Letters To The Editor April 2018
There’s No Difference In City & Country Bucks
I have a response to some of the letters sent to GON about hunting deer in populated areas. I have been fortunate enough to have hunted deer for more than 40 years in all types of hunting areas, including WMAs, private property and mostly timber company land. I am by no means an expert deer hunter, but I have been fortunate to harvest a lot of deer and some good bucks.
In my opinion, deer in populated areas are not much different than deer in non-populated areas, unless you shoot them around your house.
I have a 26-acre tract of land in Putnam County that is surrounded by smaller tracts of land with homes. I mostly hunt this land with a bow and have never seen a deer that even remotely acted like a tame deer. If they were tame deer, I would not hunt them. These deer may act tame when they are close to a home, but these deer are used to seeing and smelling humans around their homes. Get out in the woods and let them smell or see you, and see what happens.
I am with Duncan Dobie on the fact that Lee Ellis should be given just as much credit as any hunter hunting anywhere for killing this magnificent deer. He killed this deer with a bow and only hunting natural food sources with no baiting or attractants. Enough said.
David Long, Cumming
Was Baiting Once Legal In The Northern Zone?
Can someone explain what Reggie Dickey, the president of the Georgia Hunting and Fishing Federation, was talking about in the March issue of GON? Mr. Dickey stated it was never illegal to hunt deer over feed in Georgia until around 1995 when they put yardage and out-of-site restrictions in place.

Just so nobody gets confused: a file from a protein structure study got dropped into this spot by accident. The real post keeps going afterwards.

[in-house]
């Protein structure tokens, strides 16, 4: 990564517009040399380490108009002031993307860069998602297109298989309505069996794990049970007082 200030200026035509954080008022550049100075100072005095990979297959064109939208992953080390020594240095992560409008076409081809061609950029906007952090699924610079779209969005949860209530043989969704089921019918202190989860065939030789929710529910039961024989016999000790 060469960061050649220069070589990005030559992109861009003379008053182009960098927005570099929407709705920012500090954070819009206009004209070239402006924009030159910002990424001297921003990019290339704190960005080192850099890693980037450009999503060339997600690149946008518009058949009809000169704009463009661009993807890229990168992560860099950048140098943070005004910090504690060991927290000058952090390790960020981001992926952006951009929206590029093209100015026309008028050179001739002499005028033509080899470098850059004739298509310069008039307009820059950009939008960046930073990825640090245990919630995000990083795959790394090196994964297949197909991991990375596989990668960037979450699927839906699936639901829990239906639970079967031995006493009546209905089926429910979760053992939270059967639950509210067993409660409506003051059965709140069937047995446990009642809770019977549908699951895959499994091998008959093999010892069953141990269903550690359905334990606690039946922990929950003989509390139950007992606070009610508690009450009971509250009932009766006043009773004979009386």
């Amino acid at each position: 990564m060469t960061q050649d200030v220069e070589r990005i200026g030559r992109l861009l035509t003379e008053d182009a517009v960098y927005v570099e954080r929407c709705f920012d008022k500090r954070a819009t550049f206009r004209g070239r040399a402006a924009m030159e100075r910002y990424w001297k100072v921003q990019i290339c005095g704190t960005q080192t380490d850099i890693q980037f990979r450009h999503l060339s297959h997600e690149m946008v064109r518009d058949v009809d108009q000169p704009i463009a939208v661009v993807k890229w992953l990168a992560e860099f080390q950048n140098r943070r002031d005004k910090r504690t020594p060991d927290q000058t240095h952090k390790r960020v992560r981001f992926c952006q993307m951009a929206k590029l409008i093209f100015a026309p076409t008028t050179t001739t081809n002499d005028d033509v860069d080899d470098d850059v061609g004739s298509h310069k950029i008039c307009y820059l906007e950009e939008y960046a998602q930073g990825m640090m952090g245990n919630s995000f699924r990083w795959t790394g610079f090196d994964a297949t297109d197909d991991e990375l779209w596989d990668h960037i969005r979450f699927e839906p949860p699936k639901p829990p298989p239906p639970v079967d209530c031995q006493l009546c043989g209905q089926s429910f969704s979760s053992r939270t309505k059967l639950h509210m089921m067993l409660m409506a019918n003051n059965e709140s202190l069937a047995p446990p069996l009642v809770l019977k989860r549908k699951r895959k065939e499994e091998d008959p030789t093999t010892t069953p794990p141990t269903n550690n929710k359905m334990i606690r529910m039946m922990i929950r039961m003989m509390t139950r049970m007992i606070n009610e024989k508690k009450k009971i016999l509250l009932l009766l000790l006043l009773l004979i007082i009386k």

I deer hunt in the Northern Zone and feel sure if I had put a pile of corn or a few buckets of apples out and a game warden had happened by while I sat close that I would be in a heap of trouble. I have always understood since the 1970s when I began deer hunting this would have been an issue.
Terry Doran, Cornelia
Editor’s Note: GON contacted DNR Public Affairs Officer Mark McKinnon, and he responded, “Hunting deer over bait in the Northern Zone has been illegal in Georgia for many years before the mid-90s, when the sight and yardage restrictions were enacted. Before that time, the Game Warden would make a judgement call, based on the circumstances of each incident, whether a charge of hunting over bait would be made. Since the sight and yardage restrictions have been in place, it is much clearer for the hunter and the Game Warden to determine if the hunter is violation of the law.”
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